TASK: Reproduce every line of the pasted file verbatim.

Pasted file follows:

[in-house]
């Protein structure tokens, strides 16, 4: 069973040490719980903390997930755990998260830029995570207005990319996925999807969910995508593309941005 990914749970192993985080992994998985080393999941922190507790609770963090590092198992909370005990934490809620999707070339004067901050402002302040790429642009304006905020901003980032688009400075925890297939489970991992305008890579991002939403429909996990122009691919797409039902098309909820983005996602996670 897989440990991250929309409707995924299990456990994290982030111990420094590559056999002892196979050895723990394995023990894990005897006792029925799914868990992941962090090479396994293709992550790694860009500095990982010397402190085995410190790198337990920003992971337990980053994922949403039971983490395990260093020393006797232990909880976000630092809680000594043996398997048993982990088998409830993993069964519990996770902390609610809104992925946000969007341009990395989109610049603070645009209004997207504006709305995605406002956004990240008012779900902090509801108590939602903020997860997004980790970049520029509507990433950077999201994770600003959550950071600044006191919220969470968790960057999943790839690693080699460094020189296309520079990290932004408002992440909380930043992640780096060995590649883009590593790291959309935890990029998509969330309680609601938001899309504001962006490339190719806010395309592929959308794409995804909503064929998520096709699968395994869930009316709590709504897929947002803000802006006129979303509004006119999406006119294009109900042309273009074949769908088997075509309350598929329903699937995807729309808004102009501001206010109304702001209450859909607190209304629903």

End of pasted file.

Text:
[in-house]
């Protein structure tokens, strides 16, 4: 069973040490719980903390997930755990998260830029995570207005990319996925999807969910995508593309941005 990914749970192993985080992994998985080393999941922190507790609770963090590092198992909370005990934490809620999707070339004067901050402002302040790429642009304006905020901003980032688009400075925890297939489970991992305008890579991002939403429909996990122009691919797409039902098309909820983005996602996670 897989440990991250929309409707995924299990456990994290982030111990420094590559056999002892196979050895723990394995023990894990005897006792029925799914868990992941962090090479396994293709992550790694860009500095990982010397402190085995410190790198337990920003992971337990980053994922949403039971983490395990260093020393006797232990909880976000630092809680000594043996398997048993982990088998409830993993069964519990996770902390609610809104992925946000969007341009990395989109610049603070645009209004997207504006709305995605406002956004990240008012779900902090509801108590939602903020997860997004980790970049520029509507990433950077999201994770600003959550950071600044006191919220969470968790960057999943790839690693080699460094020189296309520079990290932004408002992440909380930043992640780096060995590649883009590593790291959309935890990029998509969330309680609601938001899309504001962006490339190719806010395309592929959308794409995804909503064929998520096709699968395994869930009316709590709504897929947002803000802006006129979303509004006119999406006119294009109900042309273009074949769908088997075509309350598929329903699937995807729309808004102009501001206010109304702001209450859909607190209304629903």